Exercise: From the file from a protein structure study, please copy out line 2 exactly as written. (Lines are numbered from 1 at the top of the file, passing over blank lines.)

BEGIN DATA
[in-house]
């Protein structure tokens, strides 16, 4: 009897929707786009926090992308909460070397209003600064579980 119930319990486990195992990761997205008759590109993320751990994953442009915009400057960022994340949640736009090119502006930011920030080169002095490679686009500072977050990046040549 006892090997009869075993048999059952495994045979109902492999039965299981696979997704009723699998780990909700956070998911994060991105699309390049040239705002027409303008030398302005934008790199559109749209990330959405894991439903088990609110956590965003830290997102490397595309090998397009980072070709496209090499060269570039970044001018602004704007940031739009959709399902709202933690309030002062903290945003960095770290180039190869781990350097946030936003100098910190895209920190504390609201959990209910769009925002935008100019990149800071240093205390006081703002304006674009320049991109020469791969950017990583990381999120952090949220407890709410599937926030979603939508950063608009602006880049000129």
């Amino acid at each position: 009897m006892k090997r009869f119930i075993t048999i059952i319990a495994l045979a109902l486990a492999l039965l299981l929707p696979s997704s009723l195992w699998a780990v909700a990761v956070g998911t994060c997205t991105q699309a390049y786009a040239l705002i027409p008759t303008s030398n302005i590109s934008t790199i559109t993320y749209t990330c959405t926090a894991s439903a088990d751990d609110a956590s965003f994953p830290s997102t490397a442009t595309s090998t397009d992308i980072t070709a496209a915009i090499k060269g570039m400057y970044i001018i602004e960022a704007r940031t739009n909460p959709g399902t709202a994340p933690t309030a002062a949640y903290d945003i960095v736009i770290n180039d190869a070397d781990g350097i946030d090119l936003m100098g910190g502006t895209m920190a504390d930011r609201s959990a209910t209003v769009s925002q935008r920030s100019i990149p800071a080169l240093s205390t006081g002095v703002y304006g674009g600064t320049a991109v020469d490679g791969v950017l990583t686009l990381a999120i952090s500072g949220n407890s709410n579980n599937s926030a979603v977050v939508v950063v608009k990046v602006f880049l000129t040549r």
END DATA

């Protein structure tokens, strides 16, 4: 009897929707786009926090992308909460070397209003600064579980 119930319990486990195992990761997205008759590109993320751990994953442009915009400057960022994340949640736009090119502006930011920030080169002095490679686009500072977050990046040549 006892090997009869075993048999059952495994045979109902492999039965299981696979997704009723699998780990909700956070998911994060991105699309390049040239705002027409303008030398302005934008790199559109749209990330959405894991439903088990609110956590965003830290997102490397595309090998397009980072070709496209090499060269570039970044001018602004704007940031739009959709399902709202933690309030002062903290945003960095770290180039190869781990350097946030936003100098910190895209920190504390609201959990209910769009925002935008100019990149800071240093205390006081703002304006674009320049991109020469791969950017990583990381999120952090949220407890709410599937926030979603939508950063608009602006880049000129």